Ev­ery sup­plier, how­so­ever small, is re­quired to reg­is­ter un­der GST when mak­ing in­ter-State sup­ply, which adds to the com­pli­ance bur­den for ar­ti­sans. Fourth, given that the in­dus­try is highly frag­mented, it is not easy for many small pro­duc­ers to reg­is­ter.

Ac­cord­ing to data from the Ex­port Pro­mo­tion Council of Hand­crafts, the in­dus­try has over seven mil­lion re­gional ar­ti­sans.

Many of them are un­reg­is­tered and sell to larger buy­ers. Now, they may be forced to reg­is­ter or go out of busi­ness.

There is no aware­ness on reg­is­tra­tion pro­ce­dures and com­pli­ance.

Sim­i­larly, when ex­port­ing prod­ucts, un­der the GST frame­work the ex­porters must pay GST up­front, and then get a re­fund.

The process of get­ting a re­fund is te­dious and of­ten the ef­fort may not be worth the re­fund amount, notes Punebased tax con­sul­tant Pritham Mahure.

This will also im­pact work­ing cap­i­tal re­quire­ments, and given the com­plex­i­ties, small play­ers should have been ex­empt from the pro­vi­sion, he says.

With over 67,000 ex­port houses, a fa­vor­able ex­port pol­icy will aid the market, which grew 11 per cent last year.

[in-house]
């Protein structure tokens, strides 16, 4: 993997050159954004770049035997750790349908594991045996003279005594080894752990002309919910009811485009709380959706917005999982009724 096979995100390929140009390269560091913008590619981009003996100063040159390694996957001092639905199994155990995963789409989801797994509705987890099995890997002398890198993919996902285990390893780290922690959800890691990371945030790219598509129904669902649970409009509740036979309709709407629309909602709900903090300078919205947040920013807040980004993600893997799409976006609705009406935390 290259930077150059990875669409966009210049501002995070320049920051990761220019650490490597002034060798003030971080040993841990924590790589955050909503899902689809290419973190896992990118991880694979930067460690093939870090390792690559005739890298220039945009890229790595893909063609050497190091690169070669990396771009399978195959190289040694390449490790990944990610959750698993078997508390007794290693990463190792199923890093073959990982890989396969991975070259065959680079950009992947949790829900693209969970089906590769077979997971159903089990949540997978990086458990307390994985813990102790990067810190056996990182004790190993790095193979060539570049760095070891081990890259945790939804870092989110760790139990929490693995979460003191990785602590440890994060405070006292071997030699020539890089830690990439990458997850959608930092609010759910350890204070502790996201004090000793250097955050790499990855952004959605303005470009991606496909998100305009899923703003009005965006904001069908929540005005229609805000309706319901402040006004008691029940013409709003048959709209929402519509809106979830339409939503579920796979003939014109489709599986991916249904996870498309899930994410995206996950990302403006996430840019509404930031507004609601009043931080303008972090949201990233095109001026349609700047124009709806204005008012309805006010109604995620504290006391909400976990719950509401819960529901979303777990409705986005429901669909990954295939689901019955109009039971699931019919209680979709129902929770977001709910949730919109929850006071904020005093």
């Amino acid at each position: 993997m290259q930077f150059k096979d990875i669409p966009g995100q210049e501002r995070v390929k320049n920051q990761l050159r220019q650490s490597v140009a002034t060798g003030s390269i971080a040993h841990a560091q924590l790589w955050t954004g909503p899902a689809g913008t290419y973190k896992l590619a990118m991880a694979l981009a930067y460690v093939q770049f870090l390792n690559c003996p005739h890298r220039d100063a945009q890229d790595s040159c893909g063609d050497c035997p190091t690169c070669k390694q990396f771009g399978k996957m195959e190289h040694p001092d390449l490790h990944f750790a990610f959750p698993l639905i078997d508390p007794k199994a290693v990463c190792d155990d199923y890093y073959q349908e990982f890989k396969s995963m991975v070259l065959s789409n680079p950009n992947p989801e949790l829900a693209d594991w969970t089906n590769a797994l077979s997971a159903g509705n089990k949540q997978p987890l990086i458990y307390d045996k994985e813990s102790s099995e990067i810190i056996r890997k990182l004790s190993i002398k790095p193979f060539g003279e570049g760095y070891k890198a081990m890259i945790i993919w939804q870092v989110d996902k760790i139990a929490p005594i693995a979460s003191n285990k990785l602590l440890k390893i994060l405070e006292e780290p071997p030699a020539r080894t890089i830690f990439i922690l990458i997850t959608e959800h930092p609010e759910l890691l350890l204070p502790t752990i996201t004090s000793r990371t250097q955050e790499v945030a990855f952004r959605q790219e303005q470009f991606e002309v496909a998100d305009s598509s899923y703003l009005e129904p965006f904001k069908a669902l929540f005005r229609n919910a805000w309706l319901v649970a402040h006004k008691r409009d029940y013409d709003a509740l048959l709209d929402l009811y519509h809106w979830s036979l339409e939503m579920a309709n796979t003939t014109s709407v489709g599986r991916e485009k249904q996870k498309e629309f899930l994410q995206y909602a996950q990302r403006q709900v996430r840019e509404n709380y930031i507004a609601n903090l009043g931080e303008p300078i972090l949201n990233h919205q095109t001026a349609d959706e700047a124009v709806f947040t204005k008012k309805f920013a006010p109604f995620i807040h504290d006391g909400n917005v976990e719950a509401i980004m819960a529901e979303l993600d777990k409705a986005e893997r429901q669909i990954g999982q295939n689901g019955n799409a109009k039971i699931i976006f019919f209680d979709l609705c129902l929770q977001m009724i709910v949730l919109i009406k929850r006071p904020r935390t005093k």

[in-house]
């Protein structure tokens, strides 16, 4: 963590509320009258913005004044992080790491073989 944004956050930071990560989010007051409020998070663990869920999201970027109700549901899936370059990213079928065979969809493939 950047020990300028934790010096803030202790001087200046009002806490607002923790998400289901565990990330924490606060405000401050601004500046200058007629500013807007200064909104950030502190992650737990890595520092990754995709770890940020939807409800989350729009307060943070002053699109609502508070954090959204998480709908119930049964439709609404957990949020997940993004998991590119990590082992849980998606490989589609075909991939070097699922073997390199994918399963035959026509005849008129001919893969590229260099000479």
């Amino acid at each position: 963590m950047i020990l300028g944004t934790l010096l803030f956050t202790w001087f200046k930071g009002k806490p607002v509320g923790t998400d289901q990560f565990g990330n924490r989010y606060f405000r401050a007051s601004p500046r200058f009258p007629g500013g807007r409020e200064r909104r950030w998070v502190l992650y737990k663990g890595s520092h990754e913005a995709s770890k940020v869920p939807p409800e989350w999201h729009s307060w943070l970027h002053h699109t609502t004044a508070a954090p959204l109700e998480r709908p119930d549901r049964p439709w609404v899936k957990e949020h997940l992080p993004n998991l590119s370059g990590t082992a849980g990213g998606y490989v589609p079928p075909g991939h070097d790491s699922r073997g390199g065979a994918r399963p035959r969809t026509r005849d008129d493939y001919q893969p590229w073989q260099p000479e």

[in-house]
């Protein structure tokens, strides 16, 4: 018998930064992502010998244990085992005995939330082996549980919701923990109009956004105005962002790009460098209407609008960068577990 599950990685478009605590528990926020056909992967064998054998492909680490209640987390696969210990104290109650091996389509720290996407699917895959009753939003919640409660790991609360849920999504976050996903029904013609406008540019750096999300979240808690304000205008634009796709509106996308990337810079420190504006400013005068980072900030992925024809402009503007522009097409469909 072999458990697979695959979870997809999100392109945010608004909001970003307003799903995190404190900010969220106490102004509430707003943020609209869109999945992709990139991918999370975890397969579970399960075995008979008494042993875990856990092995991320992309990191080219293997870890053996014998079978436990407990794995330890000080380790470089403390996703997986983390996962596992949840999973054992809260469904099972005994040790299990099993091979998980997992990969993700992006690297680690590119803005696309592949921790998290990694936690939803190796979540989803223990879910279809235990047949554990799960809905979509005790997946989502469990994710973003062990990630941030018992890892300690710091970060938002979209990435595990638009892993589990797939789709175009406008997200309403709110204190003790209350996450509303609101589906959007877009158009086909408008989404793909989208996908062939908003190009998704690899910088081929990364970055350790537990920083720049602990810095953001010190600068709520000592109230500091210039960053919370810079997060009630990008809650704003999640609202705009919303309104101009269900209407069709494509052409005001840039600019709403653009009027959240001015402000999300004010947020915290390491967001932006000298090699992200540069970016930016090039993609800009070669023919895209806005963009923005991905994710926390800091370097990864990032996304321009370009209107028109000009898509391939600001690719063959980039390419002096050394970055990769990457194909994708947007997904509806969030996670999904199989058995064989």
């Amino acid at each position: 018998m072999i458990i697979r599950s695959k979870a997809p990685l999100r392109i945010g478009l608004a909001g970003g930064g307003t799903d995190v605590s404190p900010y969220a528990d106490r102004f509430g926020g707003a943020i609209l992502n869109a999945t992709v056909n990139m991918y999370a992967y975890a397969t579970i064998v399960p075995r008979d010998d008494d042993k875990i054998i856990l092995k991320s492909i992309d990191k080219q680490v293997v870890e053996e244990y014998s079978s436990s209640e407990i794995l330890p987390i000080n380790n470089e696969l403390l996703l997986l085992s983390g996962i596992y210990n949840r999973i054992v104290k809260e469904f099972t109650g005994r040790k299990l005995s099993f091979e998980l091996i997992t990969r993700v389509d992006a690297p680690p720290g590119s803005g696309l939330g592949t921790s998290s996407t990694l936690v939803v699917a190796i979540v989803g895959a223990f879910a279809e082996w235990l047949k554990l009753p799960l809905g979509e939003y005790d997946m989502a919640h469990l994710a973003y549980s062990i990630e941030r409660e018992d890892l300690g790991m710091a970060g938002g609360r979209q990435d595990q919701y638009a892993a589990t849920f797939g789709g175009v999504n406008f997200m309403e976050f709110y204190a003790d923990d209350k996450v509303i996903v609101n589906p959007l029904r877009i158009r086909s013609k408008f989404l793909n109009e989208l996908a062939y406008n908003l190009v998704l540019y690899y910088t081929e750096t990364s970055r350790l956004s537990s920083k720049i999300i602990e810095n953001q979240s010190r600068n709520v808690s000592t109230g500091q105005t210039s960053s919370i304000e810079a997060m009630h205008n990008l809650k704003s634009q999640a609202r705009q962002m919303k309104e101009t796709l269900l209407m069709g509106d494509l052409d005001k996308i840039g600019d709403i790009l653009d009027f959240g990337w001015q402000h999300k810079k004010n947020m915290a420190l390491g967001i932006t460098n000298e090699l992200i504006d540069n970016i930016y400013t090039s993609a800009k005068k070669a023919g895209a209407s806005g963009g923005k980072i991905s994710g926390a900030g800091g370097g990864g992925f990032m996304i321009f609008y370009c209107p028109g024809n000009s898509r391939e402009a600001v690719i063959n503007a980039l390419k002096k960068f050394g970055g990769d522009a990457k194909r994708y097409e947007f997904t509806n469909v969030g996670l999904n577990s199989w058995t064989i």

In­ad­e­quate aware­ness

A sur­vey by the Dastkari Haat Samiti showed that nearly 90 per cent of craft­per­sons were not aware of re­verse in­put re­fund on tax paid for raw ma­te­rial, and 75 per cent did not know the tax rate that is ap­pli­ca­ble to their spe­cific craft.

Gov­ern­ment of­fi­cials in­di­cated that they are cur­rently work­ing with those reg­is­tered un­der VAT and will reach out to un­reg­is­tered seg­ments in the next few months.

Nearly 90 per cent of craft­per­sons are un­aware of re­verse in­put re­fund on tax paid for raw ma­te­rial, and 75 per cent do not know the tax rate ap­pli­ca­ble to their spe­cific craft V SREENIVASA MURTHY

SMEs in the realty sec­tor feel over­whelmed by GST M GOVARTHAN

Newspapers in English

Newspapers from India

© PressReader. All rights reserved.